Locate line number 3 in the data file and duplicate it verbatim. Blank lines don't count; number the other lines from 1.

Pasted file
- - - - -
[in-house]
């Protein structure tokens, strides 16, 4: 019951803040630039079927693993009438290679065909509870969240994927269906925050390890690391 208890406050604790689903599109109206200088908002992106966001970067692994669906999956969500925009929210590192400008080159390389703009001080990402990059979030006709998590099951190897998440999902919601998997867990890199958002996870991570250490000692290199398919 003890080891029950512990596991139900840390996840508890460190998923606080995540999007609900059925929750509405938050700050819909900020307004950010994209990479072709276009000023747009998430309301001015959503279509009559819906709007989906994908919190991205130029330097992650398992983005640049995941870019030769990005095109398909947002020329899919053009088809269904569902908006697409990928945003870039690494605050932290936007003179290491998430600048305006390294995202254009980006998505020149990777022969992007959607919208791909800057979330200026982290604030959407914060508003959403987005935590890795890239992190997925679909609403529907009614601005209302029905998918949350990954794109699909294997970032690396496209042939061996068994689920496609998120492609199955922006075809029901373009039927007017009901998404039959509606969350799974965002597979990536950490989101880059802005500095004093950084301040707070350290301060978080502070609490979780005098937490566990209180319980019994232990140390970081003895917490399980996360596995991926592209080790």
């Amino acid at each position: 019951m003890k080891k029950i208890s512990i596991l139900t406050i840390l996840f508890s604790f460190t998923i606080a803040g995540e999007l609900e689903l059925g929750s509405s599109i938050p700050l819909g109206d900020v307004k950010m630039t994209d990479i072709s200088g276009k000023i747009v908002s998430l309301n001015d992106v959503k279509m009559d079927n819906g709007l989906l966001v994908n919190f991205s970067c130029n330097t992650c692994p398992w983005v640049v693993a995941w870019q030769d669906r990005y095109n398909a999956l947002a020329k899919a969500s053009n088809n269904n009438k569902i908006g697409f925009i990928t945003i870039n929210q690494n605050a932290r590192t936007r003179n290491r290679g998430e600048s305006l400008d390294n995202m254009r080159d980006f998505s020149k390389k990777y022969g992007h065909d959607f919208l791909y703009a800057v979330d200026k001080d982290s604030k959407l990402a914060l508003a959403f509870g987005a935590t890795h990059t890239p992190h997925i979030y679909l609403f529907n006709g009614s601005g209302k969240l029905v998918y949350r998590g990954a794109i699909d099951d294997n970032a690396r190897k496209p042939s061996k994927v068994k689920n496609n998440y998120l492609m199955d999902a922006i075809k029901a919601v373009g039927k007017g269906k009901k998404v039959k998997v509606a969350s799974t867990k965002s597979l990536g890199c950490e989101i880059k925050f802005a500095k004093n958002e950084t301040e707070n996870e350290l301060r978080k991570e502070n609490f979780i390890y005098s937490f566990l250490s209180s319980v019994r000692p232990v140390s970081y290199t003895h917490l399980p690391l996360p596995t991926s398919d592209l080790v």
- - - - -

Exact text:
């Amino acid at each position: 019951m003890k080891k029950i208890s512990i596991l139900t406050i840390l996840f508890s604790f460190t998923i606080a803040g995540e999007l609900e689903l059925g929750s509405s599109i938050p700050l819909g109206d900020v307004k950010m630039t994209d990479i072709s200088g276009k000023i747009v908002s998430l309301n001015d992106v959503k279509m009559d079927n819906g709007l989906l966001v994908n919190f991205s970067c130029n330097t992650c692994p398992w983005v640049v693993a995941w870019q030769d669906r990005y095109n398909a999956l947002a020329k899919a969500s053009n088809n269904n009438k569902i908006g697409f925009i990928t945003i870039n929210q690494n605050a932290r590192t936007r003179n290491r290679g998430e600048s305006l400008d390294n995202m254009r080159d980006f998505s020149k390389k990777y022969g992007h065909d959607f919208l791909y703009a800057v979330d200026k001080d982290s604030k959407l990402a914060l508003a959403f509870g987005a935590t890795h990059t890239p992190h997925i979030y679909l609403f529907n006709g009614s601005g209302k969240l029905v998918y949350r998590g990954a794109i699909d099951d294997n970032a690396r190897k496209p042939s061996k994927v068994k689920n496609n998440y998120l492609m199955d999902a922006i075809k029901a919601v373009g039927k007017g269906k009901k998404v039959k998997v509606a969350s799974t867990k965002s597979l990536g890199c950490e989101i880059k925050f802005a500095k004093n958002e950084t301040e707070n996870e350290l301060r978080k991570e502070n609490f979780i390890y005098s937490f566990l250490s209180s319980v019994r000692p232990v140390s970081y290199t003895h917490l399980p690391l996360p596995t991926s398919d592209l080790v």